Ianassa pallida (Strecker, 1899)
Pale Prominent Moth
WA : Okanogan Co.
Harts Pass Rd. @ Deadhorse Pt., 3841 ft
July 23, 1997, L. G. Crabo.
Specimen courtesy of LGCC
Photograph copyright: Merrill A. Peterson
Ianassa pallida is a medium to large, prominent moth (FW length 18–23 mm.) with light orange-brown forewings with lighter whitish gray toward the apex. The forewings are long with scalloped outer margin. The ordinary transverse lines are faint brown, obsolete near the posterior margin. A brown mark is also present at the anal angle. The discal spot is a thin black bar, the black continued on the veins distal to the cell. Other black markings include a thin basal dash and two lines at and adjacent to the subapical costa. The male hindwing is pale yellow brown with dark brown at the anal angle; that of the female is darker brown gray. The thorax is silvery brown and dark orange brown with weak posterior tufting. The antenna is bipectinate, tapering toward the tip; those of the female are simple.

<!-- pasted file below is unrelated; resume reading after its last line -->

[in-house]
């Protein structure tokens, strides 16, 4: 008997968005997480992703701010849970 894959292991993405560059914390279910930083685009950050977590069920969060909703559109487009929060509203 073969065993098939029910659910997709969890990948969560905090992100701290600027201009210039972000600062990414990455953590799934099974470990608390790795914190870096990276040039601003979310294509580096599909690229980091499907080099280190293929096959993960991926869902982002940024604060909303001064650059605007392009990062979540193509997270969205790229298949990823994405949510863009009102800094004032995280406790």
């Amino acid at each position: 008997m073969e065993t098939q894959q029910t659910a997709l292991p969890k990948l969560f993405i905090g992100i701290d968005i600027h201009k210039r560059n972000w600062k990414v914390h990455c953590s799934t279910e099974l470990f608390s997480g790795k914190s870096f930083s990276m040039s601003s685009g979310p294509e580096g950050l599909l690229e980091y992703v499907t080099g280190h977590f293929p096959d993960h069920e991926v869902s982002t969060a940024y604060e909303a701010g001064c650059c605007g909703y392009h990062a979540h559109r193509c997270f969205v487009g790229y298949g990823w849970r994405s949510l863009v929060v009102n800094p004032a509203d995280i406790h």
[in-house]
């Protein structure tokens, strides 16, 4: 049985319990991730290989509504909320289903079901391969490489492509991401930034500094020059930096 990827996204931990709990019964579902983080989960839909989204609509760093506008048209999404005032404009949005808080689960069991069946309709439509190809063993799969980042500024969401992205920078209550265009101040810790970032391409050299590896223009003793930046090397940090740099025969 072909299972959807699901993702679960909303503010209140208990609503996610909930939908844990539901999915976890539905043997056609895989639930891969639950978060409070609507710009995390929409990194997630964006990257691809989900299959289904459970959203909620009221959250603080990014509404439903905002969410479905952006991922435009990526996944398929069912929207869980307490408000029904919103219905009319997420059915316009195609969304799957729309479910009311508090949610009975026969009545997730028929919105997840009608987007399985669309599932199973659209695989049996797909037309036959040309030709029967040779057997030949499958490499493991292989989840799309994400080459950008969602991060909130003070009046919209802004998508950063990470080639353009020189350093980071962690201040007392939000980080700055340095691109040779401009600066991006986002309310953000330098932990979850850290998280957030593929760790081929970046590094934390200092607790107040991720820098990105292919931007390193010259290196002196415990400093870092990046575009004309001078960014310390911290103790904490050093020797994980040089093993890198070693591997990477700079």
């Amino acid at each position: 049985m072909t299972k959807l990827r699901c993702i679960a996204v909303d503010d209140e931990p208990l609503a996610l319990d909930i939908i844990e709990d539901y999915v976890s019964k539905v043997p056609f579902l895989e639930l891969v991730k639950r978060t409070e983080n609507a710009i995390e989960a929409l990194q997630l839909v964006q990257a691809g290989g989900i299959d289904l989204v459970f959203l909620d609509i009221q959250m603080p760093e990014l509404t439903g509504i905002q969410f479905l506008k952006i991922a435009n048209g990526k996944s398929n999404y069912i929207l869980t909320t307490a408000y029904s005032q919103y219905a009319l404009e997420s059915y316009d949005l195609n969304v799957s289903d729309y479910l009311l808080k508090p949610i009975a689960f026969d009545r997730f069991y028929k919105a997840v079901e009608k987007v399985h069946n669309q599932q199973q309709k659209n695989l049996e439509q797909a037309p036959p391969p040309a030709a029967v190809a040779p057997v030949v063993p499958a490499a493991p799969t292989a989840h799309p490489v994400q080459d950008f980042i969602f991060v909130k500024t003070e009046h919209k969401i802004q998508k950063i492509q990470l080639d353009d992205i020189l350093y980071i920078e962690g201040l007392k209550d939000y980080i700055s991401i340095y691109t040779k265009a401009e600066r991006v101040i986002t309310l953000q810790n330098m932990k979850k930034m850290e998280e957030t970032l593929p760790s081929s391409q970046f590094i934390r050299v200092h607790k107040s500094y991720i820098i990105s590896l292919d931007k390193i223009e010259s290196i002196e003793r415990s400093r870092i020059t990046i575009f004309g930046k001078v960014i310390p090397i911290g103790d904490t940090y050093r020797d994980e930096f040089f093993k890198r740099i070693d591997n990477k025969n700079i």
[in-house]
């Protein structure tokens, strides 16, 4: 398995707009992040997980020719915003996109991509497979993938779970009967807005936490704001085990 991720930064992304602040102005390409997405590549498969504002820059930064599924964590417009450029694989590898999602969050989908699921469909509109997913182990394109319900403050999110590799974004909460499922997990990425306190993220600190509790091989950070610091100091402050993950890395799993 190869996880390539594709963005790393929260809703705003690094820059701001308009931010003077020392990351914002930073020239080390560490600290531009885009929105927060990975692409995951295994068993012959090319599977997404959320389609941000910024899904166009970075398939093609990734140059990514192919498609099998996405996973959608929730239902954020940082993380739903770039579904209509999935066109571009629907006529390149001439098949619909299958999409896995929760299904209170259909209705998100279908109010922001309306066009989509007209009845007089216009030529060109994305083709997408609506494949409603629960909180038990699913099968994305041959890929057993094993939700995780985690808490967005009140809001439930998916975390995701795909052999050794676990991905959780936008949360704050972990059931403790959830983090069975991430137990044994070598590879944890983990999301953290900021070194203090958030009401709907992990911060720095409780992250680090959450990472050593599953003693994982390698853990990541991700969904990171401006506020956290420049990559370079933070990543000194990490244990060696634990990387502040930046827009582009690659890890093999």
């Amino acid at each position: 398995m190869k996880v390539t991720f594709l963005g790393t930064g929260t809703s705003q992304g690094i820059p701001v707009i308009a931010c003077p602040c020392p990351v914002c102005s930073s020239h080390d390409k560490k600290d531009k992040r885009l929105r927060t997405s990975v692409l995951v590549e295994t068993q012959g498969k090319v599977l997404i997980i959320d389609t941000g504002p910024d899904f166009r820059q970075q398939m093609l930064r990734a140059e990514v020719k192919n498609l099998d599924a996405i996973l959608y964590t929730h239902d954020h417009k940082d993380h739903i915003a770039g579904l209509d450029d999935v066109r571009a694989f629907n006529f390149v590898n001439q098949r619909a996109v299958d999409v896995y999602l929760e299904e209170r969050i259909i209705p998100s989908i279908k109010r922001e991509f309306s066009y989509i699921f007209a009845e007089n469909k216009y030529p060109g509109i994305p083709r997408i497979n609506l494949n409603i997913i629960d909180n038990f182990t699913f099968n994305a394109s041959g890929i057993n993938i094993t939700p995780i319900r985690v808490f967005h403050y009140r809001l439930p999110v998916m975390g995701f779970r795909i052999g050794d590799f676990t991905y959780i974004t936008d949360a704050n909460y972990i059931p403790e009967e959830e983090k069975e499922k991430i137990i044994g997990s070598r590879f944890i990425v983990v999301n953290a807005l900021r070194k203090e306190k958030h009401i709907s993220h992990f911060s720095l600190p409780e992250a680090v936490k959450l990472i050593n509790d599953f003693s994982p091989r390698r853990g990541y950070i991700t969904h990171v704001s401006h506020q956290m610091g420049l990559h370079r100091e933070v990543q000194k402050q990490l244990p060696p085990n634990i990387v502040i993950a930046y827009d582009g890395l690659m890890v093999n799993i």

This species is can be identified by its color and black bar-shaped discal spot. It is most likely to be confused with Oedemasia semirufescens, but this species is pale blue-gray and pinkish brown and lacks the black discal spot of I. pallida.
This species is placed in the genus Ianassa Walker in a recent check list of the New World prominents by Becker (2014), having previously been placed in the genus Oligocentria Herrich-Schaeffer.
This species is usually uncommon in most areas, but is widely distributed in forests throughout the Pacific Northwest. These habitats include coastal rainforests, mixed hardwood forests west of the Cascades, and mixed hardwood-conifer forests at higher elevations in the Cascades, Blue Mountains, and Rocky Mountain region.
Ianassa pallida is widely distributed in forests of the Pacific Northwest, including along the Pacific Coast. It does not occur in xeric steppe habitats.
This species occurs throughout much of western North America as far north as southern Canada.
No information is currently available regarding larval foodplants, but it probably feeds on hardwoods based on closely related species.
Ianassa pallida appears to be single brooded and is most commonly found in July. Pacific Northwest collection records span late May to early September. It is nocturnal and comes to light. As with other prominent moths the adults do not feed.